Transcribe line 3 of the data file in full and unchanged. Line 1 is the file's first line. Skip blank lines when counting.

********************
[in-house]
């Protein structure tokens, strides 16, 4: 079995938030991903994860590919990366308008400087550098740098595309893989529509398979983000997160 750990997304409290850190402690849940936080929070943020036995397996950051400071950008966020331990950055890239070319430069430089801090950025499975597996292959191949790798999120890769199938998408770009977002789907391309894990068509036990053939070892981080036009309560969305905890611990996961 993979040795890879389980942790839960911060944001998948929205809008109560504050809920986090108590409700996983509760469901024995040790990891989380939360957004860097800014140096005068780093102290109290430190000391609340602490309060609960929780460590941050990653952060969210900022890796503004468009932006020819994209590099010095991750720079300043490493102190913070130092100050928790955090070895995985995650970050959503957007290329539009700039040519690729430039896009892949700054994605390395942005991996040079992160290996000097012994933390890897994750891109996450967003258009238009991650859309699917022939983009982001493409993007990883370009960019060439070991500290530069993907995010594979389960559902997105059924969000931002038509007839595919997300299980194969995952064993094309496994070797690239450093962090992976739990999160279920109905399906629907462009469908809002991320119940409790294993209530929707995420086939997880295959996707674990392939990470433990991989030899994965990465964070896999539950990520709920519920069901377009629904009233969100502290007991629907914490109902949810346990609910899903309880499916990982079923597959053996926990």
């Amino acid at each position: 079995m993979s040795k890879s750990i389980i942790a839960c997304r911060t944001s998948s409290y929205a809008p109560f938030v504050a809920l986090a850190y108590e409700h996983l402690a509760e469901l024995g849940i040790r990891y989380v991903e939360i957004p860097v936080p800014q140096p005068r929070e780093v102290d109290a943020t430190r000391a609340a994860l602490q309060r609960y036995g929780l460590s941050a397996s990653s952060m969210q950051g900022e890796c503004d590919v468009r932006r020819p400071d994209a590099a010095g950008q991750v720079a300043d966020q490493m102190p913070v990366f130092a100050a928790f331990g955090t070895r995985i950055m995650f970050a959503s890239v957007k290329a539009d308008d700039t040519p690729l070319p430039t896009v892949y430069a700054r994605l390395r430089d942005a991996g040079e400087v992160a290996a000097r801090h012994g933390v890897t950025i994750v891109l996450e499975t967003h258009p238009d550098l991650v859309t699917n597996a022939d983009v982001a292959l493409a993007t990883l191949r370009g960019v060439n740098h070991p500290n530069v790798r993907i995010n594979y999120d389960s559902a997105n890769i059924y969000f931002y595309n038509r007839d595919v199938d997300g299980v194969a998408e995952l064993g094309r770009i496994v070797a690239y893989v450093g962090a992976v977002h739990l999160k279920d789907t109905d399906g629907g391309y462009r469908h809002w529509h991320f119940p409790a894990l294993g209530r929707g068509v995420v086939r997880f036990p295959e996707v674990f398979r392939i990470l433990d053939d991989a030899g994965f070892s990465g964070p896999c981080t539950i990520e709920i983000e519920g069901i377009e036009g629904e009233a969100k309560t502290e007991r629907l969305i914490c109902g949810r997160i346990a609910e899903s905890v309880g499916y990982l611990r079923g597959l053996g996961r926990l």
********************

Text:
């Amino acid at each position: 079995m993979s040795k890879s750990i389980i942790a839960c997304r911060t944001s998948s409290y929205a809008p109560f938030v504050a809920l986090a850190y108590e409700h996983l402690a509760e469901l024995g849940i040790r990891y989380v991903e939360i957004p860097v936080p800014q140096p005068r929070e780093v102290d109290a943020t430190r000391a609340a994860l602490q309060r609960y036995g929780l460590s941050a397996s990653s952060m969210q950051g900022e890796c503004d590919v468009r932006r020819p400071d994209a590099a010095g950008q991750v720079a300043d966020q490493m102190p913070v990366f130092a100050a928790f331990g955090t070895r995985i950055m995650f970050a959503s890239v957007k290329a539009d308008d700039t040519p690729l070319p430039t896009v892949y430069a700054r994605l390395r430089d942005a991996g040079e400087v992160a290996a000097r801090h012994g933390v890897t950025i994750v891109l996450e499975t967003h258009p238009d550098l991650v859309t699917n597996a022939d983009v982001a292959l493409a993007t990883l191949r370009g960019v060439n740098h070991p500290n530069v790798r993907i995010n594979y999120d389960s559902a997105n890769i059924y969000f931002y595309n038509r007839d595919v199938d997300g299980v194969a998408e995952l064993g094309r770009i496994v070797a690239y893989v450093g962090a992976v977002h739990l999160k279920d789907t109905d399906g629907g391309y462009r469908h809002w529509h991320f119940p409790a894990l294993g209530r929707g068509v995420v086939r997880f036990p295959e996707v674990f398979r392939i990470l433990d053939d991989a030899g994965f070892s990465g964070p896999c981080t539950i990520e709920i983000e519920g069901i377009e036009g629904e009233a969100k309560t502290e007991r629907l969305i914490c109902g949810r997160i346990a609910e899903s905890v309880g499916y990982l611990r079923g597959l053996g996961r926990l």